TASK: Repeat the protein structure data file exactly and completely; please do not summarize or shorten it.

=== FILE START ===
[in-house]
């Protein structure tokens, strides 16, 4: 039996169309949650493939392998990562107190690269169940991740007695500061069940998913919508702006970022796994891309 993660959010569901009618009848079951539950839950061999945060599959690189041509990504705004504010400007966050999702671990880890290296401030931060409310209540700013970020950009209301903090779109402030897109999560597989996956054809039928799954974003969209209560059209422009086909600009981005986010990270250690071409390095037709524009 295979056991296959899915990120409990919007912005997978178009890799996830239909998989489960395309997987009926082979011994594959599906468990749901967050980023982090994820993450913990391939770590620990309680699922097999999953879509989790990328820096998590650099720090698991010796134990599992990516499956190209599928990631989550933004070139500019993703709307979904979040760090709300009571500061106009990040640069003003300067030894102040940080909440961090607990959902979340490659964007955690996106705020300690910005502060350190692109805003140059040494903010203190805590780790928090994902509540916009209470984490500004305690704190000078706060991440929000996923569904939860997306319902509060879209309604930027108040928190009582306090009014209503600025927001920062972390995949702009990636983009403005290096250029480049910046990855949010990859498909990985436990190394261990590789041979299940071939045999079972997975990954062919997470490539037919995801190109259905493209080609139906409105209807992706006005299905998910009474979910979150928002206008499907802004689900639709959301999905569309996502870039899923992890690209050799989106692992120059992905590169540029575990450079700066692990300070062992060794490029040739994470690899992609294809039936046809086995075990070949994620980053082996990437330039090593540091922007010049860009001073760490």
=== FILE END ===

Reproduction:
[in-house]
């Protein structure tokens, strides 16, 4: 039996169309949650493939392998990562107190690269169940991740007695500061069940998913919508702006970022796994891309 993660959010569901009618009848079951539950839950061999945060599959690189041509990504705004504010400007966050999702671990880890290296401030931060409310209540700013970020950009209301903090779109402030897109999560597989996956054809039928799954974003969209209560059209422009086909600009981005986010990270250690071409390095037709524009 295979056991296959899915990120409990919007912005997978178009890799996830239909998989489960395309997987009926082979011994594959599906468990749901967050980023982090994820993450913990391939770590620990309680699922097999999953879509989790990328820096998590650099720090698991010796134990599992990516499956190209599928990631989550933004070139500019993703709307979904979040760090709300009571500061106009990040640069003003300067030894102040940080909440961090607990959902979340490659964007955690996106705020300690910005502060350190692109805003140059040494903010203190805590780790928090994902509540916009209470984490500004305690704190000078706060991440929000996923569904939860997306319902509060879209309604930027108040928190009582306090009014209503600025927001920062972390995949702009990636983009403005290096250029480049910046990855949010990859498909990985436990190394261990590789041979299940071939045999079972997975990954062919997470490539037919995801190109259905493209080609139906409105209807992706006005299905998910009474979910979150928002206008499907802004689900639709959301999905569309996502870039899923992890690209050799989106692992120059992905590169540029575990450079700066692990300070062992060794490029040739994470690899992609294809039936046809086995075990070949994620980053082996990437330039090593540091922007010049860009001073760490």